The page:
On receipt of the information of enemy advancing towards ‘Laungewala’, I immediately informed my higher headquarters and the Commanding Officer who was also away on another mission. Realising the sudden and unexpected development, I collected all my men and apprised them about the latest move of the enemy tanks and infantry towards our post of ‘Laungewala’. Initially, in higher headquarters, some senior officer did not believe me and felt that I being a young officer was creating a flap and perhaps suffering from the ‘war fever’. However, the GOC of the Division, Maj Gen RF Khambatta and the Commander of the infantry brigade Brig RO Kharbanda, encouraged and assured that they will provide me all possible help and support. They repeatedly reminded me of the significance of the ‘Laungewala’ post and its strategic importance. While encouraging me they repeatedly told me that ‘Laungewala’ post must be held at any cost, a task assigned to me in the operational order.
Q. Were you able to motivate your men to face the much superior and large force head on?
A. A few minutes past midnight, the enemy with a squadron of tanks and mounted infantry, surrounded the post from all directions. Motivating anyone when death is imminent is not an easy job. Every man in this world is scared of death, and so am I. My face to face interaction with my troops at night and narrating the shining example of valour & sacrifices of the Sikhs during various wars paid rich dividends. Incidentally the company at ‘Laungewala’ consisted of Sikhs all hailing from Punjab. There were some dogra troops also with the company as supporting elements. I narrated examples of the unparalleled sacrifices of the great saint-soldier, Guru Gobind Singh ji and the supreme sacrifices of his entire family in their fight against suppression. This had a huge impact on the morale of the troops and created in them a spirit of self-sacrifice. They pledged to withstand with me and fight the enemy at all cost.During the hurried conversation that I had with soldiers, it was decided, that if I run away from the post, all the 92 men present on the post will be at liberty to shoot at me and if I found anyone deserting the post, I shall shoot him. This decision was unanimously accepted with cries of ‘Bole So Nihal Sat Sri Akal’. The outcome of the motivational talk an hour before the enemy surrounded the post had an everlasting morale boosting affect on the ‘jawans’.
Q. What tactics did you adopt to ensure that the ‘Laungewala’ post was not lost to the enemy outnumbering you in men and weaponry?
A. The Pakistan infantry (38 Baloch Regiment) and a squadron of Chinese made T-59 tanks, repeatedly attempted to attack the post from different directions, but the gallant men of the 23 Punjab Regiment fought with great grit and determination. The enemy artillery guns fired relentlessly, on the ‘Laungewala’ post from across the border and set it blaze. The smoke and the flames assisted the Pakistani forces to bring down accurate fire on the post, apart from that it became easy for them to locate the post. Knowing the limited resources available with me, I ensured strict fire discipline. We did not react to the enemy till the tanks and the infantry came within our effective firing range. Our RCL guns and Rocket launchers took a heavy toll of the Pakistani tanks and vehicles. The battle continued the whole night. The Indian Air Force joined the battle at 0730 hrs on 5th December and destroyed many enemy tanks and vehicles which had taken positions behind the sand dunes and were continuously firing on the post. The performance of the Indian Air Force pilots was outstanding and their hits were precise and accurate.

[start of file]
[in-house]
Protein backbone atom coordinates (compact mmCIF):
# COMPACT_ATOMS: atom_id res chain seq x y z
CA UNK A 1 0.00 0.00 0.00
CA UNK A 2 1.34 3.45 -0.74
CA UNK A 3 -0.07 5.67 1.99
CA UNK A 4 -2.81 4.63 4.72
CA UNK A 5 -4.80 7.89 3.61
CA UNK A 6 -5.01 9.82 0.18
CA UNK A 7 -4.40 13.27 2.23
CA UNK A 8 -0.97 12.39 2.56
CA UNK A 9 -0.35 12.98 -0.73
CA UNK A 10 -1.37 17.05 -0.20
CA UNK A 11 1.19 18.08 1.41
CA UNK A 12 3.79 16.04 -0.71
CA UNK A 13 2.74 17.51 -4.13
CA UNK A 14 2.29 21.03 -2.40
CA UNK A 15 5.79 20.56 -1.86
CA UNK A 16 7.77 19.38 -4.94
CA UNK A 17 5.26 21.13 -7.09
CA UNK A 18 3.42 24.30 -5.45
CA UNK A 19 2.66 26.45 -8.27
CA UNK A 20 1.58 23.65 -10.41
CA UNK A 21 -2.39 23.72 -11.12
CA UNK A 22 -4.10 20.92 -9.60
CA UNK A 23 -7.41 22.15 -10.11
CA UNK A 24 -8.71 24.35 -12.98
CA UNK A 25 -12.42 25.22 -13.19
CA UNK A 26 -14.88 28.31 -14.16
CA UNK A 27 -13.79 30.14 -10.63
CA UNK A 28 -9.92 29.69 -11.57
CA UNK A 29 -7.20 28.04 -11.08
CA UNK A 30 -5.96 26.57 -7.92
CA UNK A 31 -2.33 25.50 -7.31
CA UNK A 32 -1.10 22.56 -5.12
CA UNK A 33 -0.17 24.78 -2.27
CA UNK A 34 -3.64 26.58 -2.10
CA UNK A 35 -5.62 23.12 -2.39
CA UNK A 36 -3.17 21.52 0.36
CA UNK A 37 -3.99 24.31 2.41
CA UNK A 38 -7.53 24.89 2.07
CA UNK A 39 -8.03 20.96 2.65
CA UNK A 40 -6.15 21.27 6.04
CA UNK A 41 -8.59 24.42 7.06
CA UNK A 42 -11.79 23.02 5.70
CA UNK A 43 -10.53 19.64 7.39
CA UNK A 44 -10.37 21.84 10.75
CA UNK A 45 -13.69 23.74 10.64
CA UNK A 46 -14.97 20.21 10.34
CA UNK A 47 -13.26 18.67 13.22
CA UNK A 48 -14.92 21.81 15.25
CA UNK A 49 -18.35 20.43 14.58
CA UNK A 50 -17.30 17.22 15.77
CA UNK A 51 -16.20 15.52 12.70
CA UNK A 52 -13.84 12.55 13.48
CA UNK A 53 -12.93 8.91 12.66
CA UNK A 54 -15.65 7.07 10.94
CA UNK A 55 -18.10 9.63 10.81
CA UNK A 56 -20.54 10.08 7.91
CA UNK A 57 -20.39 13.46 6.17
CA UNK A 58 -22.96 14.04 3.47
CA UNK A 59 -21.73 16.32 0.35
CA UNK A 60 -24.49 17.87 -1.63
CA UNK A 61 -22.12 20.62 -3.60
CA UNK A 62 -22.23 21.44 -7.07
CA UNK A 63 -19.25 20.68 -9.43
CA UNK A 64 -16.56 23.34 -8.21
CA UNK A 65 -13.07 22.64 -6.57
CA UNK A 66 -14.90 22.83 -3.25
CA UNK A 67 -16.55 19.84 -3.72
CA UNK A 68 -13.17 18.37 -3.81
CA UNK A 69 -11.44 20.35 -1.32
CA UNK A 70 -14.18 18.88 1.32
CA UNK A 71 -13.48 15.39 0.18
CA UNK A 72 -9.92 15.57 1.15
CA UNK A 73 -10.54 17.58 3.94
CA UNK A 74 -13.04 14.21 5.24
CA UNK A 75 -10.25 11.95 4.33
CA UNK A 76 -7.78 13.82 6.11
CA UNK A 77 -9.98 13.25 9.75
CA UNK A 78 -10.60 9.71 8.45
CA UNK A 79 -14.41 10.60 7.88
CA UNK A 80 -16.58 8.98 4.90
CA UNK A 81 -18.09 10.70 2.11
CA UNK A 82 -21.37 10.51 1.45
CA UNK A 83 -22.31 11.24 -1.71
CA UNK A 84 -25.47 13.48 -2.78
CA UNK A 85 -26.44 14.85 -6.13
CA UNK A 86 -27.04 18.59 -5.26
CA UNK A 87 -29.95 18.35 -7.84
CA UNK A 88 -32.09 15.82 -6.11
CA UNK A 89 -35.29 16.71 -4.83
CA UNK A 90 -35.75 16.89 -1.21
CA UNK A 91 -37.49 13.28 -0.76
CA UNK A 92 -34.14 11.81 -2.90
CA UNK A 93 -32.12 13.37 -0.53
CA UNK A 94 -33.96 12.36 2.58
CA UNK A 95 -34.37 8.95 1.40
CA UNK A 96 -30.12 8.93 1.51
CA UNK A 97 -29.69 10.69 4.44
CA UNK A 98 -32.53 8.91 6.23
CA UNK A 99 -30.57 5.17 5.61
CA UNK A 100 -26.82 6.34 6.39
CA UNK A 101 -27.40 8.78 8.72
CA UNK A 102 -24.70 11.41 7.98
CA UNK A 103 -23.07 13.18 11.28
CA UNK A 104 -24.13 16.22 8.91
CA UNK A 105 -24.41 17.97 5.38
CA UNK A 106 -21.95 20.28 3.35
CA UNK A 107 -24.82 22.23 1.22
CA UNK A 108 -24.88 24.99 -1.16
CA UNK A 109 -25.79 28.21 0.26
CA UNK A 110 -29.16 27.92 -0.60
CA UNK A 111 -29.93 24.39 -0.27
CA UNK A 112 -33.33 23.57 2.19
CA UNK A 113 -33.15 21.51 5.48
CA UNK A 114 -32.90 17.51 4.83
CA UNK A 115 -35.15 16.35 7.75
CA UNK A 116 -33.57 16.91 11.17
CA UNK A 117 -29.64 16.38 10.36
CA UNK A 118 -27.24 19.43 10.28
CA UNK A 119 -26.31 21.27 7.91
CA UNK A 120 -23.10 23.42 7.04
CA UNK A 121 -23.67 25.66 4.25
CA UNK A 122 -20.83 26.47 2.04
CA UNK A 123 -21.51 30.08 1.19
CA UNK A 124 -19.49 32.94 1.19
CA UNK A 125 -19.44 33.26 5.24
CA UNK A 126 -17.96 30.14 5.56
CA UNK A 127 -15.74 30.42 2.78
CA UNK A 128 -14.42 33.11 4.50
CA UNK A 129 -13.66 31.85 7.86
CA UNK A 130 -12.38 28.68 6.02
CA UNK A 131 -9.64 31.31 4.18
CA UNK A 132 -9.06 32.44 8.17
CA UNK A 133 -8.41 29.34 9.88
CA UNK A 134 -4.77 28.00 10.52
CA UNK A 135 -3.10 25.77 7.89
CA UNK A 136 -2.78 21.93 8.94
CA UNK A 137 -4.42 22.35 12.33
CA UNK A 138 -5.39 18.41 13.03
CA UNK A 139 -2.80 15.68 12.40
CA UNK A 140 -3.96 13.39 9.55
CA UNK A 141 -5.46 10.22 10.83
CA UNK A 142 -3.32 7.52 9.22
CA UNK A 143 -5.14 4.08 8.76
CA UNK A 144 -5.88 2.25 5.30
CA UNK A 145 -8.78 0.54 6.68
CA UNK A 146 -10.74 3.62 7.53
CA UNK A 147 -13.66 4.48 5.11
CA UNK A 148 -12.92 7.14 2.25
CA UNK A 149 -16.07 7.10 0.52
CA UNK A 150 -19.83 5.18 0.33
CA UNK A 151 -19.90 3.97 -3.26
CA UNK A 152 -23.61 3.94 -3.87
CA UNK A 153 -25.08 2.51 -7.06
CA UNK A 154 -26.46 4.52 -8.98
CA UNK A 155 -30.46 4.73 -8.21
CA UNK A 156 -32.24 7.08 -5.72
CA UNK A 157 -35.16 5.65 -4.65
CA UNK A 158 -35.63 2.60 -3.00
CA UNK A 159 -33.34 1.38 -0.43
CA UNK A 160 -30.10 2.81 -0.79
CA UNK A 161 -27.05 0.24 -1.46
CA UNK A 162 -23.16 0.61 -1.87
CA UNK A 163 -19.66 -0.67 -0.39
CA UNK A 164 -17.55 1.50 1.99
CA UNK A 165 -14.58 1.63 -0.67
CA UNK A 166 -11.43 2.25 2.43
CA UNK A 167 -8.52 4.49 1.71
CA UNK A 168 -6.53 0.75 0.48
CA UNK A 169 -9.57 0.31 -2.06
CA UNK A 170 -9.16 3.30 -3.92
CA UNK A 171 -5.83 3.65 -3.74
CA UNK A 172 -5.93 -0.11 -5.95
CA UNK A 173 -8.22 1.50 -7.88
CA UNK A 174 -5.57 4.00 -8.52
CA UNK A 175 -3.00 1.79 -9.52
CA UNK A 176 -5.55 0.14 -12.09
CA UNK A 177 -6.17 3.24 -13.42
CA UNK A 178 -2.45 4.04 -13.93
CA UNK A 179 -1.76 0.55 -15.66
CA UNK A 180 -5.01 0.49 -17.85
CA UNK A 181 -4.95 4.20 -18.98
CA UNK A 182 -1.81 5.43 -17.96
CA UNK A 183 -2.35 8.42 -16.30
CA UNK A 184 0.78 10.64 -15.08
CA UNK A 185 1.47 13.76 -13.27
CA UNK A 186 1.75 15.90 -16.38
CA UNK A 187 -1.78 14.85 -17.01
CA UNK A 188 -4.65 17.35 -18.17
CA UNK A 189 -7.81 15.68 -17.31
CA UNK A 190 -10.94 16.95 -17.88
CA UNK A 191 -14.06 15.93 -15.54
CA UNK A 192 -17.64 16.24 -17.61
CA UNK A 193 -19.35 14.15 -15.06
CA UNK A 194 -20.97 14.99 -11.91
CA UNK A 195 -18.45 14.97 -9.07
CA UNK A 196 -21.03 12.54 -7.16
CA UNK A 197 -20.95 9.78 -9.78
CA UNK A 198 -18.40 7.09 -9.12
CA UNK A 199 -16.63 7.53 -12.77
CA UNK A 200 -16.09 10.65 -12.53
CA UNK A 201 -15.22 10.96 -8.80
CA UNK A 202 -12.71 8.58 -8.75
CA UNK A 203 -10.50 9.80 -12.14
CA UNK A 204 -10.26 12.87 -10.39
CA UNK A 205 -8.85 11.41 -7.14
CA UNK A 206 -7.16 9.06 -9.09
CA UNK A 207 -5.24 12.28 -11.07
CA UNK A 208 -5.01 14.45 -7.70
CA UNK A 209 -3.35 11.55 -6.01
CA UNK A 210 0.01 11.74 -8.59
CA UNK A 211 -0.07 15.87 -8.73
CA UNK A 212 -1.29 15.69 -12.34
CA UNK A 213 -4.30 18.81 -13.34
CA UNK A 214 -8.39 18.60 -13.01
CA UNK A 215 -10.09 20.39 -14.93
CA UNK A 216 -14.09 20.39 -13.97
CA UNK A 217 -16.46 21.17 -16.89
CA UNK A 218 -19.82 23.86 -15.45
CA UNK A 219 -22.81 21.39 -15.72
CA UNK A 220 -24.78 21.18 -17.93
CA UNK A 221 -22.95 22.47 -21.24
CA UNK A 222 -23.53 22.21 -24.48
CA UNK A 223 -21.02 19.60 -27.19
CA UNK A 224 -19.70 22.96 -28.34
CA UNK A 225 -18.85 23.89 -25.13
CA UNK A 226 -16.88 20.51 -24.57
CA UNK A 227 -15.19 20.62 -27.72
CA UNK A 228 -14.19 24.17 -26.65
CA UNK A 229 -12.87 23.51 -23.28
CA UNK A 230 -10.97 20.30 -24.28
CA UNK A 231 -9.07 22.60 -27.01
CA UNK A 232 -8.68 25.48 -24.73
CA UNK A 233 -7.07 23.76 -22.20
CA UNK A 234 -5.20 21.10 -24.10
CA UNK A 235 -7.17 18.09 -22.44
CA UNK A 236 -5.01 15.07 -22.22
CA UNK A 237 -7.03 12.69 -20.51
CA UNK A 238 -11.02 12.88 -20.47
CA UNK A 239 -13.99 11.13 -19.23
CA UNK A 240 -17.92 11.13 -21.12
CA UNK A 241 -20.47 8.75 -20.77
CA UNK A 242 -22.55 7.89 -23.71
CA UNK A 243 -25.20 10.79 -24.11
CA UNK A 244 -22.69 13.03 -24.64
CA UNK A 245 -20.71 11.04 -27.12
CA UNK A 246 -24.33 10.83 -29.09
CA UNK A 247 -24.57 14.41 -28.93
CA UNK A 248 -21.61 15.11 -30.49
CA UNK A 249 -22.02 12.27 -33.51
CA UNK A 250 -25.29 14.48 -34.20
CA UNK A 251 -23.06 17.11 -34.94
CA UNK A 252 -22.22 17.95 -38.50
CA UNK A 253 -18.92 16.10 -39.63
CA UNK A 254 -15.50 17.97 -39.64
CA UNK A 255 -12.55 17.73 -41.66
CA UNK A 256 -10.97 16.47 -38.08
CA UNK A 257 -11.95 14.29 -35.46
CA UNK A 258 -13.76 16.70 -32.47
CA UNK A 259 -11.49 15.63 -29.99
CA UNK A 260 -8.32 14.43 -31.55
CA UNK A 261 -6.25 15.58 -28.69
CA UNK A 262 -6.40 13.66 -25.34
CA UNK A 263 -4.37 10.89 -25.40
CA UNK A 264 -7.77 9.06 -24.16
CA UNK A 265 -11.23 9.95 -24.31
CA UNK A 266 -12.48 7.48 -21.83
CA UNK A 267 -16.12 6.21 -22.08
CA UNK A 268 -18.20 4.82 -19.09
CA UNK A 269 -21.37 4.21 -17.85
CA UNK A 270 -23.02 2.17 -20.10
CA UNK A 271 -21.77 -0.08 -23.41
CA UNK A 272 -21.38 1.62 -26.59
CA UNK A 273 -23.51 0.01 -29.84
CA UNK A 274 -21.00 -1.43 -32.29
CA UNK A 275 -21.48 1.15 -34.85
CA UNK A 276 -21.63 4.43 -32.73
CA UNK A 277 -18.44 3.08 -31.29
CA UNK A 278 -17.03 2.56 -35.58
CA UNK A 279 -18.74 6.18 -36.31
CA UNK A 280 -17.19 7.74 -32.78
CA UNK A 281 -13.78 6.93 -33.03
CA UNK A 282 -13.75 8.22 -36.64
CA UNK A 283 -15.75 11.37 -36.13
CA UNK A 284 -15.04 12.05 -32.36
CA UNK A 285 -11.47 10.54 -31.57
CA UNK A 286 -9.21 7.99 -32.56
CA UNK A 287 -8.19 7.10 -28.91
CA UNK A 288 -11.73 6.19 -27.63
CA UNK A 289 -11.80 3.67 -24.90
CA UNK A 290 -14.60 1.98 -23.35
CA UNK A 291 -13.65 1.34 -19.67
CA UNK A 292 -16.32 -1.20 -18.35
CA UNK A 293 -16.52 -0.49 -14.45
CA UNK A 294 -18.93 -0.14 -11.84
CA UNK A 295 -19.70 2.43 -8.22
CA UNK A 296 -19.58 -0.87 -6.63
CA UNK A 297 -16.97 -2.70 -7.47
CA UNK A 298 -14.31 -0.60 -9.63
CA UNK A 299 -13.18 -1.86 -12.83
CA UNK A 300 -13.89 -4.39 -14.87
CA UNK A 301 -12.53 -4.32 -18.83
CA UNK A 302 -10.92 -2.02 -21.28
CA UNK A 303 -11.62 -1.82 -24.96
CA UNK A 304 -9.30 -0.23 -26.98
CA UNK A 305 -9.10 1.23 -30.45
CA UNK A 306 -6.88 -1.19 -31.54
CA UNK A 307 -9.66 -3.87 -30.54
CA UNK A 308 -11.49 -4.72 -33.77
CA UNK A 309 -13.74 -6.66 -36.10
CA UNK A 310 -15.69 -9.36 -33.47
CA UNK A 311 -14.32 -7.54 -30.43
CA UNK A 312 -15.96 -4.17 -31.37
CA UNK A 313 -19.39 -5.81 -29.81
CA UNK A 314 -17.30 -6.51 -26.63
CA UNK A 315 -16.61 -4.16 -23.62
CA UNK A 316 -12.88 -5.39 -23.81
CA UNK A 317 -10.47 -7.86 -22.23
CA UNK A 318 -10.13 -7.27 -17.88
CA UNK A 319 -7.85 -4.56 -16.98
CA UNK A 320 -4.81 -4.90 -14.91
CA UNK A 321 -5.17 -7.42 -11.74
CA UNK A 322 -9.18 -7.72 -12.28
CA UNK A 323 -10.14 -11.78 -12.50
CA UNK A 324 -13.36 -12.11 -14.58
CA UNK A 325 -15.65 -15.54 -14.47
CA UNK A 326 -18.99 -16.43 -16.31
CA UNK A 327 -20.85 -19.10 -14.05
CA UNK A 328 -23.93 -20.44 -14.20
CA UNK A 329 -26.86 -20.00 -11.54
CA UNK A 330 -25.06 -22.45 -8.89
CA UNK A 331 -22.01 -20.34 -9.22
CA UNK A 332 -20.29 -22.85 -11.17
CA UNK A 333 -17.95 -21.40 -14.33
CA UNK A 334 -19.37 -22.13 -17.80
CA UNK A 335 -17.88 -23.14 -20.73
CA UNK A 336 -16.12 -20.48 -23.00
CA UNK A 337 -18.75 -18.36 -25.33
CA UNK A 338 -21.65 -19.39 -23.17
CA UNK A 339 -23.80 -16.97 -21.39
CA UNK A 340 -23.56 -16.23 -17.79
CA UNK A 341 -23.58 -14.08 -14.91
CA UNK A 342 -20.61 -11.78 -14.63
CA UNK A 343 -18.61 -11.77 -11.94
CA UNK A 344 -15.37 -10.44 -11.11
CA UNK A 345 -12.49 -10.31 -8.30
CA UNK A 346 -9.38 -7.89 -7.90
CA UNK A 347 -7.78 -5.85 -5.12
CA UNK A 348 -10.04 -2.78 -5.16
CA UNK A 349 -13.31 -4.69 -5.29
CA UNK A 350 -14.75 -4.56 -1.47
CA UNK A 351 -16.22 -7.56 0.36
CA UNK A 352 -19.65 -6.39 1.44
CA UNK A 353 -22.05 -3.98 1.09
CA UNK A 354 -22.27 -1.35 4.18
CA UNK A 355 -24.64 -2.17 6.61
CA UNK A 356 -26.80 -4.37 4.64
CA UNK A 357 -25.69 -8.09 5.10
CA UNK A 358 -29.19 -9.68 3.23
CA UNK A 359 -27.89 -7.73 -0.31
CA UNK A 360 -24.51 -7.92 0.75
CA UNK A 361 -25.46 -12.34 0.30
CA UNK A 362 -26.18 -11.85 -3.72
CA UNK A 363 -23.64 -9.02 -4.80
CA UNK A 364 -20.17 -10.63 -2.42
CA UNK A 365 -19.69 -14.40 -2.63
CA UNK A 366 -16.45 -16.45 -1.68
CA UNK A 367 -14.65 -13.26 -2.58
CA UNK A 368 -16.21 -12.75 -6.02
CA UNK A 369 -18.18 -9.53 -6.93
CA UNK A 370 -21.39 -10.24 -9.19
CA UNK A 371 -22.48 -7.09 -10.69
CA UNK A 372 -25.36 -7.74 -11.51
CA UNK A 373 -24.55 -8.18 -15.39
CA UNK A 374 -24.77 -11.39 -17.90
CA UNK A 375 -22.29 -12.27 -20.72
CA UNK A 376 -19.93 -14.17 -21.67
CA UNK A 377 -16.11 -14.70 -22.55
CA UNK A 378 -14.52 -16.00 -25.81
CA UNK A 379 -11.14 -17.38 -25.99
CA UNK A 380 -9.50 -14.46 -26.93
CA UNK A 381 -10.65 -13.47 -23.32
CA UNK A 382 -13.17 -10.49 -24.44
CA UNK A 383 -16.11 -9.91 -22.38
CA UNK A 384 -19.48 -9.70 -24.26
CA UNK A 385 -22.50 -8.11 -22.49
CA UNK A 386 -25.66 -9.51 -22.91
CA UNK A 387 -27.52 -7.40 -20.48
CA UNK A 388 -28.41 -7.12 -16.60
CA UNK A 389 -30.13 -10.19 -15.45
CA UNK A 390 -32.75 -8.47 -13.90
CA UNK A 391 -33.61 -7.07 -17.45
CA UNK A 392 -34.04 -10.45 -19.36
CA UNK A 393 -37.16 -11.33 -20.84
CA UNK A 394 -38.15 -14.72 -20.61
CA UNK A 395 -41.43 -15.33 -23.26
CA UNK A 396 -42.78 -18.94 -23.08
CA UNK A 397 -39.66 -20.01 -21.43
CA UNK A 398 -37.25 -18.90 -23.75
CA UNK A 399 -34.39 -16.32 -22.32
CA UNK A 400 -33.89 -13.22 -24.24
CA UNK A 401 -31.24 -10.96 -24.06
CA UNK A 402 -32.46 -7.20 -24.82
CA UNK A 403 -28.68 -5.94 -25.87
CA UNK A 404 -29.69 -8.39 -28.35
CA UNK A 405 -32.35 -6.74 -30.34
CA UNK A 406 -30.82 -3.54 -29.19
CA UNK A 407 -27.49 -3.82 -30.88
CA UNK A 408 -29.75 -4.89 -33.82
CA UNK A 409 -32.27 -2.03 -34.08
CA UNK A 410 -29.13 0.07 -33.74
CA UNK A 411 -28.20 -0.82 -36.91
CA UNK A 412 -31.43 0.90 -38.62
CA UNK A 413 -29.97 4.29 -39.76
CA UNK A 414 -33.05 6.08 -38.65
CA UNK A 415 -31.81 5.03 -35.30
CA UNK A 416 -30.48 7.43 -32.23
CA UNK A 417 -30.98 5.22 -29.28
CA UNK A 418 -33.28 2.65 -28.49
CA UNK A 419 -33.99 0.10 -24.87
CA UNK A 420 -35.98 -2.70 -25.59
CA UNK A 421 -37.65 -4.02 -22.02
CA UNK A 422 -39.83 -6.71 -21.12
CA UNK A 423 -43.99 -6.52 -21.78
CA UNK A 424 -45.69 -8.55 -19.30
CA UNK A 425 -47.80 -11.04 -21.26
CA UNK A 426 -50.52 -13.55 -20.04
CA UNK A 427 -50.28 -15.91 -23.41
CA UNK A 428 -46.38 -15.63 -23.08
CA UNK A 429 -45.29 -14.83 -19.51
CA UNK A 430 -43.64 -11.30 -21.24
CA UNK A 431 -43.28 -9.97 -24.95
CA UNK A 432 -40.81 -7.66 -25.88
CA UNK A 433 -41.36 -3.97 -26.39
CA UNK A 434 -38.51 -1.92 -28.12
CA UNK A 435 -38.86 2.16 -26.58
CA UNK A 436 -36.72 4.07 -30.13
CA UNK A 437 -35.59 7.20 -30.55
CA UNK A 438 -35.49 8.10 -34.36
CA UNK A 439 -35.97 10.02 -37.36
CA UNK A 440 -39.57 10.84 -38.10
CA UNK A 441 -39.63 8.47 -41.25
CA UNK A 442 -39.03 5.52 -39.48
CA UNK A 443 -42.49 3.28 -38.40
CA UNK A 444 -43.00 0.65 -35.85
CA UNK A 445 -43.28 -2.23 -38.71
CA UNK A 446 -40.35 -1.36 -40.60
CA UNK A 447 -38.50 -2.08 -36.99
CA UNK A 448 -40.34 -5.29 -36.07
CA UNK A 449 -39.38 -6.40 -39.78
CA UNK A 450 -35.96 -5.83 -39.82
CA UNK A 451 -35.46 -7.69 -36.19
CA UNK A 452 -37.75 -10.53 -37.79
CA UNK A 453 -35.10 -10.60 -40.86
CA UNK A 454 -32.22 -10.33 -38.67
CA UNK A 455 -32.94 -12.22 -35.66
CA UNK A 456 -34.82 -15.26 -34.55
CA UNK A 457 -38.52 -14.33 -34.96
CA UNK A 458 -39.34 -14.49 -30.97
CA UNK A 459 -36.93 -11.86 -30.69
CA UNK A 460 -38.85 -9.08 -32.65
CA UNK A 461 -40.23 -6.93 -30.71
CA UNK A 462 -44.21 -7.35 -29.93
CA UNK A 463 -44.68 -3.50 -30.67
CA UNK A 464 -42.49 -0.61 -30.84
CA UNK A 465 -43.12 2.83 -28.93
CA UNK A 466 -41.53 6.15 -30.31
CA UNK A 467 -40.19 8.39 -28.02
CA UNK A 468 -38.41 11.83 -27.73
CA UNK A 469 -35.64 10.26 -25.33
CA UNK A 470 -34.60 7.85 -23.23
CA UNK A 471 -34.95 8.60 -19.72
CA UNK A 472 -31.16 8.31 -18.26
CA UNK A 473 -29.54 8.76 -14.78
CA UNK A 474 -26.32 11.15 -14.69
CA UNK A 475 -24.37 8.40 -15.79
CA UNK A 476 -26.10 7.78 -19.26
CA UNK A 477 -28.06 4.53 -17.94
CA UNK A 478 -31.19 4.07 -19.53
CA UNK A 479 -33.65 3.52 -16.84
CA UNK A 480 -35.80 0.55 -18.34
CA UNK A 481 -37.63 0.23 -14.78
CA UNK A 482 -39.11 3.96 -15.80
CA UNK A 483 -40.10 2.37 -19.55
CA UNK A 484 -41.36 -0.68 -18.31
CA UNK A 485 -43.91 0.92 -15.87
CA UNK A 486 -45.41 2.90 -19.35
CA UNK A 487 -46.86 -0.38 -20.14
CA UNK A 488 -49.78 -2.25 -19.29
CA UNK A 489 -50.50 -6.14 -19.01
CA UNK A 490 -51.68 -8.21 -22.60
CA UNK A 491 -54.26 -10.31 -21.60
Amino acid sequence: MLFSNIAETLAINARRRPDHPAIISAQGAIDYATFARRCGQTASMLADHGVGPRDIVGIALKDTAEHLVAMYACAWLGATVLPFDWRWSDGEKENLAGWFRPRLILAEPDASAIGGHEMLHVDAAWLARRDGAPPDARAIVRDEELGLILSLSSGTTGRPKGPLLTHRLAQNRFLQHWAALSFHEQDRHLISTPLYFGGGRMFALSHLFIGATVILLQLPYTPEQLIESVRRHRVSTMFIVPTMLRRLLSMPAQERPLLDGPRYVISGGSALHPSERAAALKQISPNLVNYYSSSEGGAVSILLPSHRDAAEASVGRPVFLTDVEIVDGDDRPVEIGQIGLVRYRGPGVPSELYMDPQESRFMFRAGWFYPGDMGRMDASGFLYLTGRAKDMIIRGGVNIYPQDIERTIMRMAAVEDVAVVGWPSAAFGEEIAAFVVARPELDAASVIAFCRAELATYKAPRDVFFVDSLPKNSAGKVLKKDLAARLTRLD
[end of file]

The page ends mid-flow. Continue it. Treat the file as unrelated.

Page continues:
The air support provided to us is an unique example of the army-air force co-operation in a battle. The Indian army men fought with extreme valour and exhibited unprecedented courage in the face of the enemy. The enemy suffered heavy casualties both in men and tanks. I also suffered casualties in my company though, much lesser, than the enemy. The documents recovered from the enemy revealed that it was an infantry brigade with four infantry units consisting of approximately 3000 men and 60 tanks which had crossed into the Indian territory. After having suffered heavy losses during the day of 5th December, the enemy had again planned to attack ‘Laungewala’ on the night of 5/6th December, as by then their remaining forces had also joined the advancing column by the evening. By then, the post at ‘Laungewala’ had been reinforced by a battalion strength of 17 Rajputana Rifles. The Indian army mounted operations on 7th December to push back the enemy form the Indian territory. During the battle, ‘Alfa’ company of 23 Punjab Regiment destroyed 12 enemy tanks, whereas the Indian Air Force accounted for 25 tanks and many vehicles to their credit. Eight to ten tanks (Shermans) are reported to have fled back to Pakistan. After the war, I was awarded with the nation’s second highest gallantry award of Maha Vir Chakra whereas other soldiers who fought the ‘Laungewala’ battle got, two Vir Chakra, two Sena Medal, One Mentioned-in-Despatches and one COAS Commendation card. The lone BSF man Naik Bhairon Singh was awarded the Sena Medal. The Division Commander and the Brigade Commander were honoured with the distinguished service award of PVSM and AVSM respectively. Six pilots of the Air Force were awarded the Vir Chakra; eight Airmen were awarded the Chief of the Air Force Staff Commendation Card and Mentioned-in-Despatches. The station Commander of the airbase was honoured with the AVSM. 23rd Battalion The Punjab Regiment also had the proud distinction of having been awarded with the ‘Battle Honour’ of ‘Laungewala’ and Theatre Honour ‘Sind’.